Veiled metaphors

Robert Armstrong talks to Brian McAvera about his varied body of work and his pathway from graphic design to landscape painting

Brian McAvera: Robert, take us through the process of the development of one of your recent works.
Robert Armstrong: In recent works, I have given more importance to the paint and the tools of painting. There’s dripping, pouring, scraping, melding, oozing and brushing of the oil paint on to a heavily gessoed linen ground. I use a squeegee to ravage the surface, clearing and altering the physical ground as well as shaping the image itself. The results present ‘paintscape’ images of their own making and they connect to natural and man-made processes in landscape – a metaphor for what is happening to the planet (without being too grandiose about it). A key work from my 2019 paintings is Veil. It connects tradition – the umber ground imprimatura, process and image, hopefully as an autonomous contemporary painting. A residency in Hong Kong last year led me to work with Japanese inks on rice paper and to consider Chinese and Japanese approaches to landscape painting too.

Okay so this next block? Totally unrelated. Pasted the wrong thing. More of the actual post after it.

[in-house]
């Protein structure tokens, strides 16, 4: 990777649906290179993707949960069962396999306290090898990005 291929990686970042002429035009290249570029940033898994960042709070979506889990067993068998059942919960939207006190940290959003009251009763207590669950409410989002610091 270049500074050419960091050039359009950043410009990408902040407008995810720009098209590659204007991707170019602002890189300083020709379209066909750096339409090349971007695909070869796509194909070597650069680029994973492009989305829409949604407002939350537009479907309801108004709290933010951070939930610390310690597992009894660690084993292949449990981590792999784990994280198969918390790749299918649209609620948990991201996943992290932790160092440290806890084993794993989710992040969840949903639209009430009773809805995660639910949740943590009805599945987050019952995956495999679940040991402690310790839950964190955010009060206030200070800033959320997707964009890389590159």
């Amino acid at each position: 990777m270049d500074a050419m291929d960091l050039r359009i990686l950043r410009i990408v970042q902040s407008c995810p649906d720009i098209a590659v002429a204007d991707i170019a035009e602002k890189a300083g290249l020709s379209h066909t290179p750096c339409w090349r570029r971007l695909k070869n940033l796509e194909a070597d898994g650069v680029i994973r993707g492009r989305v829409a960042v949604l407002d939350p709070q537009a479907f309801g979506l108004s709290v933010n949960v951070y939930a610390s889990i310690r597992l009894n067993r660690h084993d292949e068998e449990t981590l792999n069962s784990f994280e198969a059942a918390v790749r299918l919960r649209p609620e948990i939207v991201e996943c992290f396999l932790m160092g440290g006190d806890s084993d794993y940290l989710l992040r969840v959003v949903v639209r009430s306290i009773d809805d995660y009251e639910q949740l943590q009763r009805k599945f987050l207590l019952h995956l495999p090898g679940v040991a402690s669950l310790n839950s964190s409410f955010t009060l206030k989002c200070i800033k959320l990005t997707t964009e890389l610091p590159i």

To read this article in full, subscribe or buy this edition of the Irish Arts Review